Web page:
I didn’t know it but New Years is some sort of big holiday in Luang Prabang. I don’t mean Pi Mai but regular New Years. I arrived two days before at around 5:30 in the evening.
I knew something was up when a quick walk down one of the small streets headed to the Mekong revealed seven full guest houses. At the bottom of the street a tout was trying to talk two women into looking into a guest house on another side of town that might have rooms. The women were uninterested. I jumped at the chance.
It turns out that the tout only had a motorcycle to drive around with anyway, not good for three people. We headed back out towards the southern bus station. Dem layowwww, dem layowww, and dem layow. Every place was full. We circled back towards Wat Wisoun and we split up asking at alternate guest houses. I asked him how much commission he wanted assuming that he might be shy to ask a guest house owner in front of me. He said twenty thousand, and I told him thirty was fine. Didn’t want money to be an issue.
By now we were seeing a lot of people in tuk tuks doing the same thing as well as a farang couple on a dirt bike. Finally out by the airport we found a place and I gave him a fifty K note. The room was double priced for the occasion, which I paid with a genuine smile.
I certainly don’t pity the guest house owners as being impoverished Laotians, I know what land in Luang Prabang costs per meter and they had recently bought their place. I just don’t begrudge people making as much as the market will bear. I’d do the same. It was seven o’clock when I finally got that room, I was considering trying a wat, or a bench at the bus station without a blanket.
Flame style routered pickets at Luang Prabang Bus Station
The next morning I left well before daylight with intentions of getting on the very first thing moving towards Pongsali. The guidebook lists a direct bus, I’d recently bought a guidebook, but of course there are none and the connection in Udomxai doesn’t work. Takes two days.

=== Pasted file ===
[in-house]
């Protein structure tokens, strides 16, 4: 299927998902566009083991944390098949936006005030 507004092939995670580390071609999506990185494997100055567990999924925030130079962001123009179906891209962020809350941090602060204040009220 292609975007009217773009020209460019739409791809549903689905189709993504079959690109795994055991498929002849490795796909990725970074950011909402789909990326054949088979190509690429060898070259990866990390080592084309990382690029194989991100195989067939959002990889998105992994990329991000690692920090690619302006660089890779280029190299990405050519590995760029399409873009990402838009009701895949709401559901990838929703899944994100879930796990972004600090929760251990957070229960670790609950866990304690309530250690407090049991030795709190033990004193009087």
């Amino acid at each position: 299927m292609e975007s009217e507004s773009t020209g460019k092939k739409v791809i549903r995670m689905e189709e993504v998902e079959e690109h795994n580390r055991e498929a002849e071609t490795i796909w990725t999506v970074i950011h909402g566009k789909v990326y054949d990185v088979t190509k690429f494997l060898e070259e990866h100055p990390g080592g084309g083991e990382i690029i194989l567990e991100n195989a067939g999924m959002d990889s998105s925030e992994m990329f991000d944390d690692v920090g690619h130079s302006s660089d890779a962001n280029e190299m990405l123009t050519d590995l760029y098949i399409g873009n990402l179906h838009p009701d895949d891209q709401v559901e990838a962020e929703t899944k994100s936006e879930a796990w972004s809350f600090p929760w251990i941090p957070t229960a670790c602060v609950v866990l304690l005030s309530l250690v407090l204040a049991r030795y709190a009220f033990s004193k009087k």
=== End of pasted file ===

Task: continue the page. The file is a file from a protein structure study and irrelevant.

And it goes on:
I got this message from an anonymous commentator after posting"The direct bus to Phongsali comes from Vientiane and is caught at Luang Prabang's Southern Bus station. It probably leaves in the afternoon. " Sounds similar to the night bus from Luang Namtha. Makes a stop in the afternoon in the at the southern terminal and that's it. Sounds like a good way to get there in one push. Bet it's a 22 hr ride at least. And thank you again Anon.
I was happy enough to spend an afternoon in Udomxai, I’ve only stayed there before to make bus connections and I wondered about the town from my last trip. it’s surrounded by lots of mountains and I had a suspicion there might be more to it than what’s said in the Lonely Planet. Sure enough there quite a few guest houses and I’m not talking about Chinese short time places, but regular Lao owned but empty guest houses. There’s also a bike touring company and a travel company offering treks. More to the point until the airport at Luang Namtha is finished with it’s upgrade it has the only operating airstrip north of Luang Prabang besides Boon Neua which is in the middle of nowhere.
I stopped by the market and bought a knit hat and logged into the slow email connection for a last online fix for a while. At the market was this sign.
“Go to work….Do you want to live in a foreign country? Very good job. Easy. High Salary. I will be responsible for everything.
Think carefully…. Your life will be safer. Don’t become food for the human trafficker.
Be careful with people who approach you. Selling women and children is against the law.”
I’m at a loss for a witty comment.
Sticky rice cooking at bus station
I woke up at my usual hour, before dawn and went out and had breakfast at one of the shacks next to the bus station. It seems as if every town in northern Laos is socked in with heavy fog for at least a couple hours every morning. Like pea soup.
Bus Station Oudomxai